CORONAVIRUS

Youth summer activities in Iowa taking a hit with coronavirus pandemic

Many recreational and educational programs are in a wait-and-see mode

Youth soccer and spring are usually synomous. But this year has been different. Now summer sports are all taking a wait
Youth soccer and spring are usually synomous. But this year has been different. Now summer sports are all taking a wait and see approach to the pandemic. (Dreamstime/TNS)

CEDAR RAPIDS — Iowa City took the big step Monday when it announced, because of the COVID-19 pandemic, its Parks and Recreation Department was not allowing any organized group sports or rentals of any of its athletics fields until mid-August at the earliest.

That ended hopes of any sort of summer baseball, softball or soccer leagues.

Surrounding communities haven’t taken that drastic of a step ... yet.

“We haven’t canceled anything past May,” Cedar Rapids Parks and Recreation Director Scott Hock said Monday. “We are thinking about a month out through all of this. It’s pretty clear nothing will happen in May. Then it will be, OK, how are things looking after that?”

North Liberty and Marion have similar plans. North Liberty’s Parks and Recreation Department said on its website that all activity through May has been canceled.

Marion Parks and Recreation Department Deputy Directory Seth Staashelm said, like Cedar Rapids and North Liberty, its decision-making process for its programs also is an ongoing thing.

“We are doing everything on a two-week monthly basis,” Staashelm said. “Right now, everything is canceled through middle-May. Toward the end of the month, then we will be evaluating again. We are trying not to get too far ahead of ourselves.”

The Cedar Hills Booster Club in Cedar Rapids recently announced it was canceling its baseball and softball seasons.

“We tried everything we could to make this work,” CBHC President Stacy Olson said on the group’s Facebook page. “But it’s all working against us.”

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Yet another popular summer baseball youth program, the Hiawatha Kids League, still is in a wait-and-see mode. Though Commissioner Rick Sizemore admitted things look very bleak.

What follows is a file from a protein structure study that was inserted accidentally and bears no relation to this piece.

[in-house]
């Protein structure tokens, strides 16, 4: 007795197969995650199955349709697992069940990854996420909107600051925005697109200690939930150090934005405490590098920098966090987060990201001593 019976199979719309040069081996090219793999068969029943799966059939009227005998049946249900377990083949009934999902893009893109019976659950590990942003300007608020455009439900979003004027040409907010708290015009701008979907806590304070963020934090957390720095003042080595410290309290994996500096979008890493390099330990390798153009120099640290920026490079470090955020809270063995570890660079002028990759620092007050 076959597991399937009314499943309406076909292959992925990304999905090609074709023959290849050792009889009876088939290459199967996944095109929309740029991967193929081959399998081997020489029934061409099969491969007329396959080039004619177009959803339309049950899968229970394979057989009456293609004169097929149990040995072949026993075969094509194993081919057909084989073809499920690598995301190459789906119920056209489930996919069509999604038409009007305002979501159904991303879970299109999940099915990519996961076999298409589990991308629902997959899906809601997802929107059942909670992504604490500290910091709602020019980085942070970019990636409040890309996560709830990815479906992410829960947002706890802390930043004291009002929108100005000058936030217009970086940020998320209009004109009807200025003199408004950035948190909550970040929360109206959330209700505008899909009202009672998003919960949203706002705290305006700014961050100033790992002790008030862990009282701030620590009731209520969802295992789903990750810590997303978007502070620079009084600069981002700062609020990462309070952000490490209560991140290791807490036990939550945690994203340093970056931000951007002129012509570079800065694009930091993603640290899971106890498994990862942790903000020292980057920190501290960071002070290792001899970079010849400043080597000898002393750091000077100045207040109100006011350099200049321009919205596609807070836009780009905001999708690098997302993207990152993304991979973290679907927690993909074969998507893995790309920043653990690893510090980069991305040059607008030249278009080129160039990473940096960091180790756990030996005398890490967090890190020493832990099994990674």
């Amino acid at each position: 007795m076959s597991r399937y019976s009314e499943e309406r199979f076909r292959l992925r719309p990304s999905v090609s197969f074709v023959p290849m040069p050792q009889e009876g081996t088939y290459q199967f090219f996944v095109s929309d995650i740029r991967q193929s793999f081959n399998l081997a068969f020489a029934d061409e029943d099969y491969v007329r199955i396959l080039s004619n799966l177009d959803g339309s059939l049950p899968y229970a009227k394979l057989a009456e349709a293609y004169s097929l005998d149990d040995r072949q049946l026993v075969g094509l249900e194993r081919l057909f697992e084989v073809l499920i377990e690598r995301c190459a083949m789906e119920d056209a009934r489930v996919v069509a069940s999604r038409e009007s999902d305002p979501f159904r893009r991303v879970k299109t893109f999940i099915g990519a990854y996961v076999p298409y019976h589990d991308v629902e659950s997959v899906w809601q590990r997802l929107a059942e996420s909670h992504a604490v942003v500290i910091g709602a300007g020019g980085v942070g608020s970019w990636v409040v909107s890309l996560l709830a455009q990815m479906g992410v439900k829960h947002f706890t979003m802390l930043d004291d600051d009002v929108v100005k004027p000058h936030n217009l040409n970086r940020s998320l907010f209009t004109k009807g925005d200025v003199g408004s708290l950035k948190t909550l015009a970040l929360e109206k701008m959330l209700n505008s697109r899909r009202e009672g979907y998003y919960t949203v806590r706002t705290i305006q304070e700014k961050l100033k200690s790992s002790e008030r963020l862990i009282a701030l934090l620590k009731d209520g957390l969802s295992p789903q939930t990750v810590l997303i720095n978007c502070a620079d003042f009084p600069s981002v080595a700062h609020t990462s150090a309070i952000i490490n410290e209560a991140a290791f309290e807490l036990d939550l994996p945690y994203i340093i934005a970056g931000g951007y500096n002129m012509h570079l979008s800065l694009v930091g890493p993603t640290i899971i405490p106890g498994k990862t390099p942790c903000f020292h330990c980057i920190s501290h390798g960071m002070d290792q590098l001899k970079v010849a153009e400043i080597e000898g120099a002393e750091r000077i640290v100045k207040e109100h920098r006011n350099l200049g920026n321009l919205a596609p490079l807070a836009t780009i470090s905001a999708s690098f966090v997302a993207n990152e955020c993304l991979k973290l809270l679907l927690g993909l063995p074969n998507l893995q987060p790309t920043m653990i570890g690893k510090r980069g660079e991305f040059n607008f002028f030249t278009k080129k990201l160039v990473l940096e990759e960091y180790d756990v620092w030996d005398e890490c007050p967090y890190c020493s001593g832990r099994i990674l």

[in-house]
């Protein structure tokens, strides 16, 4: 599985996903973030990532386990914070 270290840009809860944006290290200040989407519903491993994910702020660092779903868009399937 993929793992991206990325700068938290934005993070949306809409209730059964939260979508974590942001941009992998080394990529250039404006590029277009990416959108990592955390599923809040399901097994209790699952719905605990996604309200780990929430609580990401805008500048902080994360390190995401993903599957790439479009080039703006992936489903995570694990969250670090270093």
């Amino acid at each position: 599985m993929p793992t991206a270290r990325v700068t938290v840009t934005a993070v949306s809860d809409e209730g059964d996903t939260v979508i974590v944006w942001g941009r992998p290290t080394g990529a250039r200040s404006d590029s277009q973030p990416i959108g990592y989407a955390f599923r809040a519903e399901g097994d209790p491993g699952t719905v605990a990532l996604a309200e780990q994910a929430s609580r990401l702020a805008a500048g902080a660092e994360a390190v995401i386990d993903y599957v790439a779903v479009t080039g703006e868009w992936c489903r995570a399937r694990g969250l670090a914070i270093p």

“We are still hopeful,” he said. “But, to be honest, I think it’s about 95 percent that our season will be canceled.”

Sizemore said if the overall COVID picture improves, his league could theoretically begin on June 1 and have an abbreviated season. But he’s doubtful that will happen. Some sort of final decision will be made by May 18.

“To be honest, I don’t see it,” he said. “It’s sad. I’ve been doing this for over 30 years, and we’ve never, ever had to cancel a season before. It’s hard on everybody: us, the parents, the coaches, the players.”

It’s not just recreation activities that are potentially being taken out of the equation for kids this summer.

The Grant Wood AEA has a highly popular College For Kids program for middle-school youths that offers advanced-level and fine arts courses for “eligible talented and gifted students.” College For Kids is conducted in two sessions: one for 12 days toward the end of June and the other for 12 days in July.

“Grant Wood AEA is closely watching the situation with the COVID-19 virus, and the public health guidance for group gatherings,” GWAEA Communications Director Renee Nelson said. “We anticipate providing an additional update about our summer plans for College For Kids in early May.”

Kirkwood Community College’s Camps For Kids (KICK) is scheduled to run June through August for youths ages 8-15 at its main campus, the Linn County Regional Center in Hiawatha and the Kirkwood Regional Center at the University of Iowa, which is located in Coralville.

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KICK offers more than 180 total camps to introduce area children to STEM (science, technology, engineering and mathematics) careers.

“Kirkwood is set to launch KICK in a normal face-to-face environment, but we’re prepared to make the temporary transition to virtual programming if necessary due to COVID-19,” said Program Developer Amanda Weeks. “Whatever the format, we’re excited to offer these great opportunities to learn and have fun. A good portion of our programming focuses on STEM education because much of the economy, and our general well-being, is backed by science, technology, engineering, and math.”

Kirkwood said some of the camps preparing to go virtual, if need be, are “Battle Royale: Make Your First ‘Fortnite’-Style Video Game,” “Brain Challenges,” “Code Creators: Game Design and Python Multiplayer Adventures,” “eSports Apprentice – YouTube Streamers and Gamers,” “Roblox: Makers-Coders-Entrepreneurs!,” and “Virtual Reality.”

“As a parent myself, I know you only have so many activities you can do for your kids at home,” said Justin Hoehn, associate director of marketing at Kirkwood. “We are hoping this can help give kids an opportunity in an organized educational setting.”

Comments: (319) 398-8259; jeff.johnson@thegazette.com

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